It’s a topic that’s been tossed around in barbershops, on street corners, front patios and back porches for decades: who is the best football coach of all-time?
It’s impossible to find a consensus. However, we know the prime candidates, and we debate them regularly because everyone has his or her own criteria. Should championships matter most? Total number of victories? Success on the highest level, or on multiple levels? How about a coach’s overall impact on the game itself?
With these questions in mind, we present one man’s opinion of the 10 greatest coaches ever to step foot on the gridiron.
- Record as a Division I Head Coach: 357-124-4 (.736)
- Notable Accomplishments: 1993 and ’99 National Champion
There may never be another college coaching career like Bobby Bowden’s. Bowden, who had been a head coach at South Georgia and Howard College (now Samford), as well as West Virginia, took over a young Florida State football program that was 4-29 in the three seasons before he arrived and immediately took them to new heights. Under his direction, the Seminoles rose from mediocrity to national prominence, including an incredible run of 14 seasons with at least 10 wins and a top 5 ranking in the national polls – a feat that is unlikely to ever be duplicated.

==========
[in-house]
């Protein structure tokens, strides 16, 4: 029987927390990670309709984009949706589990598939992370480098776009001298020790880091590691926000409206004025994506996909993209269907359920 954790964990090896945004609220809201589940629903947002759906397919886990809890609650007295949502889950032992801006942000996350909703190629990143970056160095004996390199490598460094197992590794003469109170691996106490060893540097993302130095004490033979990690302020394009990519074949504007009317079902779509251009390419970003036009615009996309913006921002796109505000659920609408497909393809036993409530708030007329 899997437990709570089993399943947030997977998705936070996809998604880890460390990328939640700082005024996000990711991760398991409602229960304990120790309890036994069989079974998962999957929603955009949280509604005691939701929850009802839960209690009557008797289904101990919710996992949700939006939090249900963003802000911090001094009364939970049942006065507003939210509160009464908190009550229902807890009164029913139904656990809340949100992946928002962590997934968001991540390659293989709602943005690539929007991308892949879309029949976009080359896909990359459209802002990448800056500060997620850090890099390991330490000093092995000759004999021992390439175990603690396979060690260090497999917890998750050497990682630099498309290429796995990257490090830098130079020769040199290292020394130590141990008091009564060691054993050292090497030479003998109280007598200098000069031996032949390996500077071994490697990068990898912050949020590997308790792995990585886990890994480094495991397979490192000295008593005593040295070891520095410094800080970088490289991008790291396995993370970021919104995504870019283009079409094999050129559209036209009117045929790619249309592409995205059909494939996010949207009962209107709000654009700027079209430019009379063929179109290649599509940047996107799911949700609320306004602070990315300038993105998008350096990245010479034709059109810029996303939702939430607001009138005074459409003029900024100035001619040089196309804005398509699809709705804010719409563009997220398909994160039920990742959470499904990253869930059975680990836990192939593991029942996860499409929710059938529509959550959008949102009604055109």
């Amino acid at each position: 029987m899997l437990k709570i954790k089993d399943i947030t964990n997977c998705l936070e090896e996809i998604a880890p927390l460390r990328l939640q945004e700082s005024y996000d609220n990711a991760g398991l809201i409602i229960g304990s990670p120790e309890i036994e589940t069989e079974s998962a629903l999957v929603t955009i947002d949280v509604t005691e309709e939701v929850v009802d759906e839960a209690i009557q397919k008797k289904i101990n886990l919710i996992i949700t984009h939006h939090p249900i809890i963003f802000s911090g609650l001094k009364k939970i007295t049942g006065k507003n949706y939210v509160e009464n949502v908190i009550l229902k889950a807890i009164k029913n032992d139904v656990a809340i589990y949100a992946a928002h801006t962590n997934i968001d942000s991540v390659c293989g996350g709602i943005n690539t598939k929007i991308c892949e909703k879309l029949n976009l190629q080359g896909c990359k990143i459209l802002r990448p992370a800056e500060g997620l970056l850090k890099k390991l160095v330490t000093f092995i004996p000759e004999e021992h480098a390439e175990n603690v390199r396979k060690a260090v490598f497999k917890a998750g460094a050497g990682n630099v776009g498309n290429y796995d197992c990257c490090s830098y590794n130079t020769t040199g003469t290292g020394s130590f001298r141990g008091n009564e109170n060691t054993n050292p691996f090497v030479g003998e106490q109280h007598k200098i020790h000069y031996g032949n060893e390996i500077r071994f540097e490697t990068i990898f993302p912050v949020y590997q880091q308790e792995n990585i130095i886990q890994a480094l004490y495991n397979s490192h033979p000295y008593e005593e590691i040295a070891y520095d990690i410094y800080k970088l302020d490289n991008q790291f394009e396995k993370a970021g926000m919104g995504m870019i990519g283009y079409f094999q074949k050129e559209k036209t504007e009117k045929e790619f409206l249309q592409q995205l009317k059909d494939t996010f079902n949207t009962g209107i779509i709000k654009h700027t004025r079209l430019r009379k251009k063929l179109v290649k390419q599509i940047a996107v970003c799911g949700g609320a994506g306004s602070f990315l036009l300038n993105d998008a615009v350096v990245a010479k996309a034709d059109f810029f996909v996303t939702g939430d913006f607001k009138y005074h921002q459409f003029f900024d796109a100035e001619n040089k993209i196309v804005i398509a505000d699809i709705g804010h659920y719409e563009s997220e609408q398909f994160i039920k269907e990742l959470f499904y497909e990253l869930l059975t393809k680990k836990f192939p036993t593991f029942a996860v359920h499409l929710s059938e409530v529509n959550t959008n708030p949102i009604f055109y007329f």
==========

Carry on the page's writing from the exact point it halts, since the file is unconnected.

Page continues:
- Record as a College Head Coach: 489-138-11 (.766)
- Notable Accomplishments: Winningest head coach in college football history, 4-time National Champion
No one in history has won more games as college football coach than John Gagliardi, who posted a 489-138-11 record at Carroll (MT) College and Saint John’s (MN). In his 60-year career, Gagliardi won four national titles with the Johnnies (1963 and ’65 NAIA, and 1976 and 2003 NCAA Division III) and 27 conference championships combined between the two schools. His name now graced the Gagliardi Trophy, given annually to the most outstanding Division III football player since 1993.
- Record as an NFL Head Coach: 318-138-41 (.640)
- Notable Accomplishments: 6-time NFL Champion
One of the first great coaches in pro football history, George Halas won six NFL Championships in a career that spanned nearly five full decades. Only Curly Lambeau could match Halas’ championship total. In 40 seasons – all but one in Chicago – Halas posted a losing record just six times.
- Record as an NFL Head Coach: 250-162-6 (.598)
- Notable Accomplishments: Super Bowl VI and Super Bowl XII Champion
The all-time wins leader in Dallas Cowboys history, Tom Landry led the franchise to five Super Bowls and two World Championships in his 29-year career as head coach. Landry’s Cowboys dominated the NFC for much of his tenure as Dallas made 10 league championship games from 1970-82. His 250 regular season victories rank No. 3 in NFL history, and his 20 postseason wins rank No. 2 on the all-time leaderboard.
- Record as a College Head Coach: 409-136-3 (.746)
- Notable Accomplishments: 1982 and ’86 National Champion; NCAA Division I wins leader